Protein prenylation is required for aldosterone-stimulated Na+ transport
Aldosterone stimulation of transcellular Na+ flux in polarized epithelial cells is dependent on at least one transmethylation reaction, but the substrate of this signaling step is unknown. Because it is clear that the majority of cellular protein methylation occurs in conjunction with protein prenylation, we examined the importance of prenylation to aldosterone-stimulated Na+ transport in the A6 cell line. Lovastatin, an inhibitor of the first committed step of the mevalonate pathway, inhibits the natriferic effect of aldosterone but does not inhibit insulin-stimulated Na+ flux. The addition of a farnesyl group does not appear to be involved in aldosterone's action. Neither alpha-hydroxyfarne-sylphosphonic acid, an inhibitor of farnesyl:protein transferase, nor N-acetyl-S-farnesyl-L-cysteine, an inhibitor of farnesylated protein methylation, inhibits the hormone-induced increase in Na+ transport. In contrast, N-acetyl-S-geranyl-geranyl-L-cysteine, an inhibitor of geranylgeranyl protein methylation, completely abolishes the aldosterone-induced increase in Na+ flux with no effect on insulin-mediated Na+ transport or cellular protein content. These data indicate that methylation of a geranylgeranylated protein is involved in aldosterone's natriferic action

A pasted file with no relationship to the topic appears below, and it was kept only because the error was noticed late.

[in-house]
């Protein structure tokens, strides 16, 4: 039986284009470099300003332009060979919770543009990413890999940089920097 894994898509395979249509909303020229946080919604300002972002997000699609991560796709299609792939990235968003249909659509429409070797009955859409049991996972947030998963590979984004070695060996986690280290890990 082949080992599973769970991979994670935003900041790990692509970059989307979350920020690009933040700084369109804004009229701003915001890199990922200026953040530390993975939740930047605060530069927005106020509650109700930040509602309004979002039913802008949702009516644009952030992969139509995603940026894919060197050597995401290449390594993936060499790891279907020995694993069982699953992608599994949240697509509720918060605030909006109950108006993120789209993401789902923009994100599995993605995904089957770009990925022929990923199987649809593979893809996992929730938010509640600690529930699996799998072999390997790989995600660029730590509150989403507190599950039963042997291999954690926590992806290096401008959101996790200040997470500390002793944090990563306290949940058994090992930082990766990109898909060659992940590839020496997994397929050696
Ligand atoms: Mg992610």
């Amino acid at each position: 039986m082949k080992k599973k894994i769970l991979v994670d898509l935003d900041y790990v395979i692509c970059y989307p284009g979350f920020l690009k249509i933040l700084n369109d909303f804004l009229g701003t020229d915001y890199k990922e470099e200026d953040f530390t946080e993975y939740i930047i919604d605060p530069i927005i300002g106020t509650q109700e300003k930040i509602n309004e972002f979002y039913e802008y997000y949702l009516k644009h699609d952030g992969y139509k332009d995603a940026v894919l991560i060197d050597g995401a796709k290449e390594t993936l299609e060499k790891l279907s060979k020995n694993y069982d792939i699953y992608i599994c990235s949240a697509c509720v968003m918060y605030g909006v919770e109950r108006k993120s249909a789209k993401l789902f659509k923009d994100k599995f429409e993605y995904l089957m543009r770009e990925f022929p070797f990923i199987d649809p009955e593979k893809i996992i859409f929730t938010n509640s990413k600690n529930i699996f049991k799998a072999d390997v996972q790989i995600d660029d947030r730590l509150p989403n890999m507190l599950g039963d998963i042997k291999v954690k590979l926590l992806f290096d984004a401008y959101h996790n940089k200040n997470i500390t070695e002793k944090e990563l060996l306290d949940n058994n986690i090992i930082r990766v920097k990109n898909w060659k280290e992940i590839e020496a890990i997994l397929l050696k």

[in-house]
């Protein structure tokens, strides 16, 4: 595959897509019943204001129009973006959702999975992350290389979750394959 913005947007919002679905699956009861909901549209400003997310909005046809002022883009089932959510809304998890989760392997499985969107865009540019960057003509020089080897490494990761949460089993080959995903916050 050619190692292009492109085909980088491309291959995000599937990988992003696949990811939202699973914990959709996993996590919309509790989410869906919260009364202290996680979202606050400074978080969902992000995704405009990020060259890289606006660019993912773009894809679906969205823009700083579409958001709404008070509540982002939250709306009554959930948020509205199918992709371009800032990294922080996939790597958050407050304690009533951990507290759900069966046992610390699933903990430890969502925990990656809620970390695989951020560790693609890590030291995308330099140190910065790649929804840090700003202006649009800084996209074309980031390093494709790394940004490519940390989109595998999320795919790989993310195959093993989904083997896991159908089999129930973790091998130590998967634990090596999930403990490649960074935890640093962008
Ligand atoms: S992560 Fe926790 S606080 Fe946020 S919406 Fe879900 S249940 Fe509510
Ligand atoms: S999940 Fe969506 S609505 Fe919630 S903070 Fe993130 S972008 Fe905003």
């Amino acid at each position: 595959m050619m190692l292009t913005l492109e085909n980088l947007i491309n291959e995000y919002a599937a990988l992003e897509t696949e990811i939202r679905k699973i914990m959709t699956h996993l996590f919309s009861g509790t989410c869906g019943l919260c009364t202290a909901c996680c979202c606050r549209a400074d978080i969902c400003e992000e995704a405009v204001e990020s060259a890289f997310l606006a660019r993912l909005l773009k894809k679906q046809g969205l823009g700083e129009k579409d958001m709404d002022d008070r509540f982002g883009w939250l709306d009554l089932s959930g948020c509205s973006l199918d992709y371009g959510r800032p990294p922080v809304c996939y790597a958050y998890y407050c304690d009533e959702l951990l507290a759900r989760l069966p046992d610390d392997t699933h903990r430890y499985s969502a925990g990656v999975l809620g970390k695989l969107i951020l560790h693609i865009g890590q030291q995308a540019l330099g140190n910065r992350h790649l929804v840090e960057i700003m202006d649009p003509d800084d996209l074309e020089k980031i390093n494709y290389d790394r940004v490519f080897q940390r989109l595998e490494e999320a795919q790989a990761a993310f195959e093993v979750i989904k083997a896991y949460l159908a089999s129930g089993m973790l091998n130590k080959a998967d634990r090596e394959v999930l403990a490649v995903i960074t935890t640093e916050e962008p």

Blazer-Yost, BL., Hughes, C., & Nolan, PL. (1997). Protein prenylation is required for aldosterone-stimulated Na+ transport. American Journal of Physiology, 272(6 Pt 1), C1928-C1935.